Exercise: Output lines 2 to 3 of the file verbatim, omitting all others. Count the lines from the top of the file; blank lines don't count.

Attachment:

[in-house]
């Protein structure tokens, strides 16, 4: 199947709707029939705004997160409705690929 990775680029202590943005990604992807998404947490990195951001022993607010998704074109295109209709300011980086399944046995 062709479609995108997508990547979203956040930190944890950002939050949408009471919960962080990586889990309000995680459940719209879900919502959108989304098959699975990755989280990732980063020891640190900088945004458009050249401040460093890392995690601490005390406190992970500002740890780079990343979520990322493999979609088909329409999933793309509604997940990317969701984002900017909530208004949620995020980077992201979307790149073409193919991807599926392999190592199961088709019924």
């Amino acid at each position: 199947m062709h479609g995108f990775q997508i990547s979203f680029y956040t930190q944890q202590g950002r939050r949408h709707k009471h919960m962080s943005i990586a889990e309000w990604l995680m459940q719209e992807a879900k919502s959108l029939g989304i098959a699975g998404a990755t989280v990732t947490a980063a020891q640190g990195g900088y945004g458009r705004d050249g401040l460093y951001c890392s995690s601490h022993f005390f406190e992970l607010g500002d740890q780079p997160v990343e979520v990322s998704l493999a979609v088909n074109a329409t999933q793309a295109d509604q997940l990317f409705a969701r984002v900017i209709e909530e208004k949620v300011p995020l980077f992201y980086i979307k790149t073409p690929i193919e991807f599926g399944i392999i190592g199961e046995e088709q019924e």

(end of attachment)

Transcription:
């Protein structure tokens, strides 16, 4: 199947709707029939705004997160409705690929 990775680029202590943005990604992807998404947490990195951001022993607010998704074109295109209709300011980086399944046995 062709479609995108997508990547979203956040930190944890950002939050949408009471919960962080990586889990309000995680459940719209879900919502959108989304098959699975990755989280990732980063020891640190900088945004458009050249401040460093890392995690601490005390406190992970500002740890780079990343979520990322493999979609088909329409999933793309509604997940990317969701984002900017909530208004949620995020980077992201979307790149073409193919991807599926392999190592199961088709019924």
């Amino acid at each position: 199947m062709h479609g995108f990775q997508i990547s979203f680029y956040t930190q944890q202590g950002r939050r949408h709707k009471h919960m962080s943005i990586a889990e309000w990604l995680m459940q719209e992807a879900k919502s959108l029939g989304i098959a699975g998404a990755t989280v990732t947490a980063a020891q640190g990195g900088y945004g458009r705004d050249g401040l460093y951001c890392s995690s601490h022993f005390f406190e992970l607010g500002d740890q780079p997160v990343e979520v990322s998704l493999a979609v088909n074109a329409t999933q793309a295109d509604q997940l990317f409705a969701r984002v900017i209709e909530e208004k949620v300011p995020l980077f992201y980086i979307k790149t073409p690929i193919e991807f599926g399944i392999i190592g199961e046995e088709q019924e």